Steamstock: Vernian Process
The First-Ever Steampunk Band Sets its Sights on Steamstock
Every grand adventure begins with a single step–or so the saying goes. In the early 2000's, a California musician named Joshua Pfeiffer became the first artist to describe his work as "steampunk music". Composing as Vernian Process, the solo project soon became a full live band, creating epic, atmospheric music tackling deep historical, fantastical, and social issues.
While many other bands have since become involved in the steampunk music scene, there can be only one original. And that pioneering band is Vernian Process.
I spoke with Josh and bassist Janus Zarate as they prepared for Steamstock, the world's first major steampunk music festival.
SP-M: Vernian Process was the first band to self-identify as an actual steampunk band. Since then, there's been an explosion of artists around the world either adopting the steampunk theme, or being adopted themselves by the community. What's it been like, watching from the ground floor as this entire musical genre came into being?
Josh: I love it! I love that every single band has their own take on the idea. It's not like we have a legion of bands trying to copy what came before. I've heard a few artists that cite VP as an influence, but I don't really hear "our" signature sound in their music. Yet I can hear how listening to our work could have influenced their own style and sound, and that's a real treat! As an artist I have always held those that influenced me in the highest regards. So it is really fascinating to be on the other side of the equation now.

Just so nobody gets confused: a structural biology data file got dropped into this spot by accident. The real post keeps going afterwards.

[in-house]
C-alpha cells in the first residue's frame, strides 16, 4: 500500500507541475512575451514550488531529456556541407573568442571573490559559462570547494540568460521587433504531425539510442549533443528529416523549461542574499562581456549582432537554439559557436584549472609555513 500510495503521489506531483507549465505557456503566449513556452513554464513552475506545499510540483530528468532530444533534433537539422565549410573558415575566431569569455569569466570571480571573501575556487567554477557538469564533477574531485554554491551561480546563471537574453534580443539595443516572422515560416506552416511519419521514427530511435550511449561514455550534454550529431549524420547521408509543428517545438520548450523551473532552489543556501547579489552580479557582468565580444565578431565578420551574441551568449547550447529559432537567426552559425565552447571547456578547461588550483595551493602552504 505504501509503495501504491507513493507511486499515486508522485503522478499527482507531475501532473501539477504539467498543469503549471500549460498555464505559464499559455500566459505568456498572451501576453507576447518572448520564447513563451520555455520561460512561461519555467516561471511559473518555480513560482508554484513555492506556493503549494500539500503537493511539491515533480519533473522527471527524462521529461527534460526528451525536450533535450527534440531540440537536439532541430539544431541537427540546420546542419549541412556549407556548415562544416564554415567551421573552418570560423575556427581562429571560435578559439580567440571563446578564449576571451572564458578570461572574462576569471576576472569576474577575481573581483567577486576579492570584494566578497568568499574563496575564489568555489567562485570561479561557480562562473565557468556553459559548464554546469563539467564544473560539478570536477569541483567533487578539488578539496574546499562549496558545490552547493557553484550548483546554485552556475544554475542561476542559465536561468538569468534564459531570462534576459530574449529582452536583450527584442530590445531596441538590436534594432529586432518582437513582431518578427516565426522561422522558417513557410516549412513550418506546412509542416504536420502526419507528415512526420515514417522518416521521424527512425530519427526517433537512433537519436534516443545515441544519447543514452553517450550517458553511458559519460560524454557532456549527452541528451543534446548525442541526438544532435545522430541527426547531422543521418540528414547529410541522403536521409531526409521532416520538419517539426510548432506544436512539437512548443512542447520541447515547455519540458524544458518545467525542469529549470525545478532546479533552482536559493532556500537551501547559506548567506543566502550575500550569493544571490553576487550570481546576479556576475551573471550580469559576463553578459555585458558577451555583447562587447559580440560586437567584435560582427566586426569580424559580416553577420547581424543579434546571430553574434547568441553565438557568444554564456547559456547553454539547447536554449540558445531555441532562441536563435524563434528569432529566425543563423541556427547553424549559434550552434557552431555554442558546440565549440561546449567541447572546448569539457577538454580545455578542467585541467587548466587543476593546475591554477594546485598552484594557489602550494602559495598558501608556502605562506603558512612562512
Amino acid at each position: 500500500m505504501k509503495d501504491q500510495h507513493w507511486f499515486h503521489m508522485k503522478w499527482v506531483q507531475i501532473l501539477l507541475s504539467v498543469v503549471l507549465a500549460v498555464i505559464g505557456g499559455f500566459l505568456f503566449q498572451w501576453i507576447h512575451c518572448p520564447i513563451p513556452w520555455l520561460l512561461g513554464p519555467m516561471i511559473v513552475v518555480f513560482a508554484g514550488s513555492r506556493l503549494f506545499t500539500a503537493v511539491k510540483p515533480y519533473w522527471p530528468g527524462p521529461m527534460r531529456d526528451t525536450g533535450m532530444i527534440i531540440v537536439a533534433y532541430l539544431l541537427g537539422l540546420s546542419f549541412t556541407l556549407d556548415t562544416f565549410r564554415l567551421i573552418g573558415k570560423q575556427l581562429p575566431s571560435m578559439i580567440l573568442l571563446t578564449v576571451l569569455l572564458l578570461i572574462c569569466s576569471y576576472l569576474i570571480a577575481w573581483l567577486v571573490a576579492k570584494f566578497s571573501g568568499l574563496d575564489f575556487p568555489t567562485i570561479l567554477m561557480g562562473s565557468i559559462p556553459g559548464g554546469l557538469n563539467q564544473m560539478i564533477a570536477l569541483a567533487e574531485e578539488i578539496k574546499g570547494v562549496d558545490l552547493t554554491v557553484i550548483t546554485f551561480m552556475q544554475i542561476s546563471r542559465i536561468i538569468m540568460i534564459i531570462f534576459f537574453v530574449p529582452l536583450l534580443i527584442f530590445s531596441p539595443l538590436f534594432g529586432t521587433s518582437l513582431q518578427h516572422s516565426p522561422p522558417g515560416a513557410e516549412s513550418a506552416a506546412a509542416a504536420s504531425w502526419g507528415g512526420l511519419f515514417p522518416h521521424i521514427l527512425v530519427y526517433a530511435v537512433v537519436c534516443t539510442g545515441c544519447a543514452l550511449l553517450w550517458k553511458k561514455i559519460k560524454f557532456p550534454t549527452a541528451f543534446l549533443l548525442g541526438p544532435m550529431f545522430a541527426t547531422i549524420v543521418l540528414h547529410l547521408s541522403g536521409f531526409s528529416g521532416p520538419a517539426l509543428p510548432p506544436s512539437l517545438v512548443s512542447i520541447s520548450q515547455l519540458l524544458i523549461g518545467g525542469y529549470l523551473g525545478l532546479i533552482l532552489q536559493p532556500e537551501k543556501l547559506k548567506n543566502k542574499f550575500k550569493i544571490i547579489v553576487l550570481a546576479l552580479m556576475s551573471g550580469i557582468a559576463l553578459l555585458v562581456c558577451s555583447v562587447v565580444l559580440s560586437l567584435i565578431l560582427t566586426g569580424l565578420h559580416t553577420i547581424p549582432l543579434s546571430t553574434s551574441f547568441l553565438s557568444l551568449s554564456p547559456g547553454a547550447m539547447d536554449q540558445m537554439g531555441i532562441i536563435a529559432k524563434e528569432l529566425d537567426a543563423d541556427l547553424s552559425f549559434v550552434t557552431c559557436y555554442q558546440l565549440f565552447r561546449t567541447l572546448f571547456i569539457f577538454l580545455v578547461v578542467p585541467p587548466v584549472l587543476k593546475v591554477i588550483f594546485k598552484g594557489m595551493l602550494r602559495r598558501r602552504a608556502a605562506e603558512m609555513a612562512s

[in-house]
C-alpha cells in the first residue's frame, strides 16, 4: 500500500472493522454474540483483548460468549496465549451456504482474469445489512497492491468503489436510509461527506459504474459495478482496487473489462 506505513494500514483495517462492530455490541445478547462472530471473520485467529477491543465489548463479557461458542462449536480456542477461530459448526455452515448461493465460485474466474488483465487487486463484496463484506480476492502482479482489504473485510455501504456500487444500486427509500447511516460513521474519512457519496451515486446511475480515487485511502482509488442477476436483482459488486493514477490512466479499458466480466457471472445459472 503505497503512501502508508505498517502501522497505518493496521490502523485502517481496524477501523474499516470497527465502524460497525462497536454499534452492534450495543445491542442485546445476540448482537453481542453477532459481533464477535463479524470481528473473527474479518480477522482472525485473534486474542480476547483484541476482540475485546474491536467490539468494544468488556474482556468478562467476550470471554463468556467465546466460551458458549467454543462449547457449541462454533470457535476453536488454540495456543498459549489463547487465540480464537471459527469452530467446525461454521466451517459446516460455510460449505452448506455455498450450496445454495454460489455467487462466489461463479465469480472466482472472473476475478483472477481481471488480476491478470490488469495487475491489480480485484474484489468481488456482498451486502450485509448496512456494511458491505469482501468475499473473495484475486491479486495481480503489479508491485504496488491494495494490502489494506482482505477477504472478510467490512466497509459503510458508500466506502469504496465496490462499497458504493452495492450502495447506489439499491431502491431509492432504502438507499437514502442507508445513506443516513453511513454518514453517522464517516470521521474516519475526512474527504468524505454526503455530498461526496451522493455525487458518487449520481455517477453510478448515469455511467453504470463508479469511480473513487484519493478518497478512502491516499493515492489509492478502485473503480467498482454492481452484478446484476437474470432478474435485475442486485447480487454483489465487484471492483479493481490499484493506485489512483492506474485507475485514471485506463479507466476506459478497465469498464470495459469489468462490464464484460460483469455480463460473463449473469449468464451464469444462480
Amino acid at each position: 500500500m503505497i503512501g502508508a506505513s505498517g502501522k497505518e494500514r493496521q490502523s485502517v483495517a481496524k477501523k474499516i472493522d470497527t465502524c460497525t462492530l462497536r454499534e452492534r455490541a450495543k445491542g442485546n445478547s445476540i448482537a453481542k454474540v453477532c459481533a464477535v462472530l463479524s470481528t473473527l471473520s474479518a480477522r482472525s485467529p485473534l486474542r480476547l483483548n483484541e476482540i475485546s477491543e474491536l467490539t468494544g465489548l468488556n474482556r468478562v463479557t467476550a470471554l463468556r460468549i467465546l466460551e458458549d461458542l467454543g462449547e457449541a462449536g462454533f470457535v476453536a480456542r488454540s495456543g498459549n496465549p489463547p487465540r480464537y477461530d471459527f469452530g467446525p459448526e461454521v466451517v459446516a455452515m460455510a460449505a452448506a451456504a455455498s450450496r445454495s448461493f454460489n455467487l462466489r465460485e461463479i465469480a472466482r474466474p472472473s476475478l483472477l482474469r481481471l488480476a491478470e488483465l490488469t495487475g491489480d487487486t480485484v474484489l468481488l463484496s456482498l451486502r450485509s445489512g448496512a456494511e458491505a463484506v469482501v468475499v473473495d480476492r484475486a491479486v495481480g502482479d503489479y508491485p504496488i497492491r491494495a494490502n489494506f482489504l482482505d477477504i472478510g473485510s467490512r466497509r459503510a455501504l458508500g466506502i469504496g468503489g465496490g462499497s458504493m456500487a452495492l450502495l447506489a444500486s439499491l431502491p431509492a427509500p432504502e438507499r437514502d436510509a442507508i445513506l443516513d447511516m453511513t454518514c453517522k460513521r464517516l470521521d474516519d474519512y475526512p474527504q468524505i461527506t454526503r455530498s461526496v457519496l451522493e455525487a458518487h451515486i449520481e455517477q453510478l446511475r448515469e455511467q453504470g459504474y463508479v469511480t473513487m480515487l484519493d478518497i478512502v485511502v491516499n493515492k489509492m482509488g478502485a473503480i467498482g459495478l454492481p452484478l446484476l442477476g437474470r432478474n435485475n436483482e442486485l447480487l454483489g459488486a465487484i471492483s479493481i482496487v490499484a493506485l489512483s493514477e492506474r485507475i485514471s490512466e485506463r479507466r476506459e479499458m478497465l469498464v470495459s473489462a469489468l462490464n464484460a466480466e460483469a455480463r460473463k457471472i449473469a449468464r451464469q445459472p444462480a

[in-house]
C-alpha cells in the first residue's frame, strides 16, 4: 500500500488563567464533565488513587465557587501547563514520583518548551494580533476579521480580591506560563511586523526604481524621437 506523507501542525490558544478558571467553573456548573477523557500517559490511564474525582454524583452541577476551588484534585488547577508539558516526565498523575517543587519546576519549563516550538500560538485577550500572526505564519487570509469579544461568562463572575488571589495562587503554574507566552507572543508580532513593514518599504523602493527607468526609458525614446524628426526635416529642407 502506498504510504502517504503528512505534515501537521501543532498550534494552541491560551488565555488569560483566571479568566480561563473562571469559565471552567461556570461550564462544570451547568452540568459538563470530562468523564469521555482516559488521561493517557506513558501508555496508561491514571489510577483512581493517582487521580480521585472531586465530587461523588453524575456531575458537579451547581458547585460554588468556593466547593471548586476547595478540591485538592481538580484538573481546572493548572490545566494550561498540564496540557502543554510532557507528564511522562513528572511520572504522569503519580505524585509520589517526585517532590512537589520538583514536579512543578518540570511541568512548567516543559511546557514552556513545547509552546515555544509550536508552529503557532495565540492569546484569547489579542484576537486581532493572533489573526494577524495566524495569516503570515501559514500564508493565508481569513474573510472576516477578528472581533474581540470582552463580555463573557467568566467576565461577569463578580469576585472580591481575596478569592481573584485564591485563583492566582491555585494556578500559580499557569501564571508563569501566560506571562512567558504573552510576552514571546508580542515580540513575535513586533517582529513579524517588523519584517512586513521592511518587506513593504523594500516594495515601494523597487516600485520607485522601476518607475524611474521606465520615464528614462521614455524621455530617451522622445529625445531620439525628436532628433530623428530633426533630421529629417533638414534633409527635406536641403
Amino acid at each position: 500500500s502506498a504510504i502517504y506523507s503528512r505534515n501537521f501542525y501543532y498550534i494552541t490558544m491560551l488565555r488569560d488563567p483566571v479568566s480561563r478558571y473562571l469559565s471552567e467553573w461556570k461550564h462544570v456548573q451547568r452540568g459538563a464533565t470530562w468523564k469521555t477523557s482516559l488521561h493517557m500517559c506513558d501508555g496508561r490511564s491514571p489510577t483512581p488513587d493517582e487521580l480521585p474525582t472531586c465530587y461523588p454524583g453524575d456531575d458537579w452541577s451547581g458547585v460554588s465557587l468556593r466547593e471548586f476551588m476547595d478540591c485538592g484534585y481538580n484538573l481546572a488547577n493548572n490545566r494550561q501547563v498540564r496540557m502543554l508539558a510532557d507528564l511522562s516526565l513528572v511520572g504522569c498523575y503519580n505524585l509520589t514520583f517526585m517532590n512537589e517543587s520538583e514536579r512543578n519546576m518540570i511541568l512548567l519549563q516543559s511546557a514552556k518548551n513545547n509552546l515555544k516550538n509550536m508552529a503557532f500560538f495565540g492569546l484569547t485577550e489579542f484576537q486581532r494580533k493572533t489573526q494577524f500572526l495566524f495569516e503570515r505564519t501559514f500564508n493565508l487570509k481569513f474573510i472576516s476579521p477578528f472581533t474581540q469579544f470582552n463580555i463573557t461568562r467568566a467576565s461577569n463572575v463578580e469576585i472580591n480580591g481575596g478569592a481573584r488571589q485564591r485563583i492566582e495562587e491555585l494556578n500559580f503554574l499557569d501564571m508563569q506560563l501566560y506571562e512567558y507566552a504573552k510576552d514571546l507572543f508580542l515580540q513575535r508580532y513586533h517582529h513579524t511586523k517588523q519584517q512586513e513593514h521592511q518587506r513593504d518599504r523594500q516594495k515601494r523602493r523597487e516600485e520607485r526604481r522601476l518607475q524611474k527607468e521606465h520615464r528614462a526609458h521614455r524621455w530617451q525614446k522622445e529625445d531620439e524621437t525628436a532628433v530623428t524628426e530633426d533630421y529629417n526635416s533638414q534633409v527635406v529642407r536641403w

Janus: I haven't been in VP as long as Josh has, but I have definitely been enjoying the work that emerging steampunk artists have been delivering. It's refreshing that this community of musicians hasn't locked itself into one genre-defining sound. We're not really a genre in a conventional sense, anyway. I've rambled on about it before in articles I've written on the topic, but steampunk musicians are united by a methodology more than anything else: the combination of old and new, often in an anachronistic manner. Electro-swing, chamber pop, orchestral post-punk... our contemporaries are certainly an inventive bunch!
SP-M: Steamstock–a California music festival dedicated entirely to steampunk–is now only days away. Vernian Process will be sharing the stage with the unique Thomas Dolby, other well-known steampunk artists like Frenchy and the Punk and Abney Park, and an eclectic collection of local bands and performers. What are you most excited about?
Josh: I'm really excited about the whole show. A number of the acts on the bill had been working with me on the Gilded Age Records project, and we've exchanged dozens of messages online, but it's going to be the first time I get to meet these artists in person, and perform with them on stage. I also must admit I am really hoping to hear some vintage Thomas Dolby live. Mr. Dolby, if you are reading this... I would be so very happy to hear "Europa and the Pirate Twins", "One of Our submarines", or "Airwaves" in your set! =D Oh and lets not forget Lee Presson, who I have worked with a number of times as a DJ, but never had the pleasure to perform with. I've been a fan of Lee's project long before I ever attempted making or DJing music myself.
Janus: I'm really looking forward to seeing the bands I've never seen live before, especially Thomas Dolby and Frenchy and the Punk. There are a few relative newcomers to the madness of steampunk who have also piqued my interest: El Radio Fantastique, Good Co., and Hydrogen Skyline.
SP-M: Would you have seen an event like this being possible five years ago?
Josh: Believe it or not, I've heard rumblings about a Steampunk Music Festival since 2006 at least. It's something a lot of people have wanted to do for years, but our friend Mr. Gardner finally got the ball rolling, by collaborating with a number of great peeps in the Bay Area steampunk circle.